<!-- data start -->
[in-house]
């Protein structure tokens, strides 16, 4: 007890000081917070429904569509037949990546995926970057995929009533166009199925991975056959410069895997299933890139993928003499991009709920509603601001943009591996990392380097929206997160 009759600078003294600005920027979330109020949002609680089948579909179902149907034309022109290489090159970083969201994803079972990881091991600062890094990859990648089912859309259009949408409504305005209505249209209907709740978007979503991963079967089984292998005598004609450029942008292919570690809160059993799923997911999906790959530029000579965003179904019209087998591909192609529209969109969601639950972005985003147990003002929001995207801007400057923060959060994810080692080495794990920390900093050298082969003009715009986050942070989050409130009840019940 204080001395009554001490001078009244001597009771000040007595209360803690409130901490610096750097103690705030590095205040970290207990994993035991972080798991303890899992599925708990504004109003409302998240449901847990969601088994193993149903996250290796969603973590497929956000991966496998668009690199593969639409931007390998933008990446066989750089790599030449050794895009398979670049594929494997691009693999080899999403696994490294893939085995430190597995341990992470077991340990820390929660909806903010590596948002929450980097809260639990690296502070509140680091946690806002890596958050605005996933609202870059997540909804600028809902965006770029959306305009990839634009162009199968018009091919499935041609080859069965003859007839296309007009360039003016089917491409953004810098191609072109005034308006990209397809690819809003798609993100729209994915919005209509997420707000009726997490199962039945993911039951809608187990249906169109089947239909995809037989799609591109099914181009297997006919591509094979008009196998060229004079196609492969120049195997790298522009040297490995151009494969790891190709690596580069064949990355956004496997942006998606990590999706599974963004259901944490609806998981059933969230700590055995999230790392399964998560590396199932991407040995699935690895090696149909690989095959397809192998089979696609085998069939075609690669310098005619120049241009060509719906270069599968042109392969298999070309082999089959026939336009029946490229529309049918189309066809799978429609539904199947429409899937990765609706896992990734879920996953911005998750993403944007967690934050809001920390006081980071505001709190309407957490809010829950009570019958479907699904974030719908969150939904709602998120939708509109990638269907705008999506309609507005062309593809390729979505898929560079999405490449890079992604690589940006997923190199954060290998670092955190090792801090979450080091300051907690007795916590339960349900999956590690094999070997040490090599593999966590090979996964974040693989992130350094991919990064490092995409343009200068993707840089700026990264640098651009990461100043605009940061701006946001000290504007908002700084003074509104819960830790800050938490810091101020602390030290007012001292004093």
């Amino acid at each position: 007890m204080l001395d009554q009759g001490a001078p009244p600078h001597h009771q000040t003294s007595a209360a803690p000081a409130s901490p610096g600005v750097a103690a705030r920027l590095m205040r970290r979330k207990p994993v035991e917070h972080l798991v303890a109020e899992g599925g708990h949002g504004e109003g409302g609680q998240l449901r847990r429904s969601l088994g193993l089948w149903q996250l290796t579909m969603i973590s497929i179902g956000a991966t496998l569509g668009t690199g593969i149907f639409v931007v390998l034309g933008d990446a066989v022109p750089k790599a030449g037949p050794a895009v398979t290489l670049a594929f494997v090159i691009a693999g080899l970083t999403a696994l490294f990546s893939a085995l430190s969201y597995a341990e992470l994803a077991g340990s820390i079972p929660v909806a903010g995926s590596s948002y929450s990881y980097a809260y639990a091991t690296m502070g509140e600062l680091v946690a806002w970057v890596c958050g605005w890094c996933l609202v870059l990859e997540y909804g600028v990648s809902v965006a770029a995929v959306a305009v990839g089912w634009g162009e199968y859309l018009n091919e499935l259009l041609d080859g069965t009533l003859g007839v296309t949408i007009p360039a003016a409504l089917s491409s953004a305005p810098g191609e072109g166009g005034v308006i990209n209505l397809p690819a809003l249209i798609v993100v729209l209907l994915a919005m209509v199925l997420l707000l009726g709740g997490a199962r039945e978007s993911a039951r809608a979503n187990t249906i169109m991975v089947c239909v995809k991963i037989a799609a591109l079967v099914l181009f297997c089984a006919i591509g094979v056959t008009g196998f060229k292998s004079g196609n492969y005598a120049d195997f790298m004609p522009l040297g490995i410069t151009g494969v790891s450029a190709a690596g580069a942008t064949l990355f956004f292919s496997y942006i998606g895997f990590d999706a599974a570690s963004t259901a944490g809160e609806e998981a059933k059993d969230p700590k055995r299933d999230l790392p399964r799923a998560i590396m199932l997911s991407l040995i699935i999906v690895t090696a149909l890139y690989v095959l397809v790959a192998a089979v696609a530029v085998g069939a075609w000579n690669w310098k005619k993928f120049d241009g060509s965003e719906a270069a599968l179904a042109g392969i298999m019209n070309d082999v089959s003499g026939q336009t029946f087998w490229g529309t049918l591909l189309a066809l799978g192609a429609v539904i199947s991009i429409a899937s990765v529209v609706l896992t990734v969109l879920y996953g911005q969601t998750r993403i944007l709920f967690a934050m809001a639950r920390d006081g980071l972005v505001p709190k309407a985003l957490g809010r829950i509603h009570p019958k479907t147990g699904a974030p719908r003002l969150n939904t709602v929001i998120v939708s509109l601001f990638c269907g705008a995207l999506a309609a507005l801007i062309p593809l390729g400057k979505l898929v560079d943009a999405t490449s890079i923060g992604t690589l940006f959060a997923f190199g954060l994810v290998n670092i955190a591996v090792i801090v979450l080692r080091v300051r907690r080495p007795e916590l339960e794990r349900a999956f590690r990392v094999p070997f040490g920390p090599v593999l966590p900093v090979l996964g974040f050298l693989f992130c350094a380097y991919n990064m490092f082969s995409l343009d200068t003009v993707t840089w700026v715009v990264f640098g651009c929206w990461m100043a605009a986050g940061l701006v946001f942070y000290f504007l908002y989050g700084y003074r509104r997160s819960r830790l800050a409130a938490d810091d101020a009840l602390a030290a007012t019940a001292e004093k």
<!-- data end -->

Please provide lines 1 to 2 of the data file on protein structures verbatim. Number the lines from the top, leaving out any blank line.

[in-house]
């Protein structure tokens, strides 16, 4: 007890000081917070429904569509037949990546995926970057995929009533166009199925991975056959410069895997299933890139993928003499991009709920509603601001943009591996990392380097929206997160 009759600078003294600005920027979330109020949002609680089948579909179902149907034309022109290489090159970083969201994803079972990881091991600062890094990859990648089912859309259009949408409504305005209505249209209907709740978007979503991963079967089984292998005598004609450029942008292919570690809160059993799923997911999906790959530029000579965003179904019209087998591909192609529209969109969601639950972005985003147990003002929001995207801007400057923060959060994810080692080495794990920390900093050298082969003009715009986050942070989050409130009840019940 204080001395009554001490001078009244001597009771000040007595209360803690409130901490610096750097103690705030590095205040970290207990994993035991972080798991303890899992599925708990504004109003409302998240449901847990969601088994193993149903996250290796969603973590497929956000991966496998668009690199593969639409931007390998933008990446066989750089790599030449050794895009398979670049594929494997691009693999080899999403696994490294893939085995430190597995341990992470077991340990820390929660909806903010590596948002929450980097809260639990690296502070509140680091946690806002890596958050605005996933609202870059997540909804600028809902965006770029959306305009990839634009162009199968018009091919499935041609080859069965003859007839296309007009360039003016089917491409953004810098191609072109005034308006990209397809690819809003798609993100729209994915919005209509997420707000009726997490199962039945993911039951809608187990249906169109089947239909995809037989799609591109099914181009297997006919591509094979008009196998060229004079196609492969120049195997790298522009040297490995151009494969790891190709690596580069064949990355956004496997942006998606990590999706599974963004259901944490609806998981059933969230700590055995999230790392399964998560590396199932991407040995699935690895090696149909690989095959397809192998089979696609085998069939075609690669310098005619120049241009060509719906270069599968042109392969298999070309082999089959026939336009029946490229529309049918189309066809799978429609539904199947429409899937990765609706896992990734879920996953911005998750993403944007967690934050809001920390006081980071505001709190309407957490809010829950009570019958479907699904974030719908969150939904709602998120939708509109990638269907705008999506309609507005062309593809390729979505898929560079999405490449890079992604690589940006997923190199954060290998670092955190090792801090979450080091300051907690007795916590339960349900999956590690094999070997040490090599593999966590090979996964974040693989992130350094991919990064490092995409343009200068993707840089700026990264640098651009990461100043605009940061701006946001000290504007908002700084003074509104819960830790800050938490810091101020602390030290007012001292004093």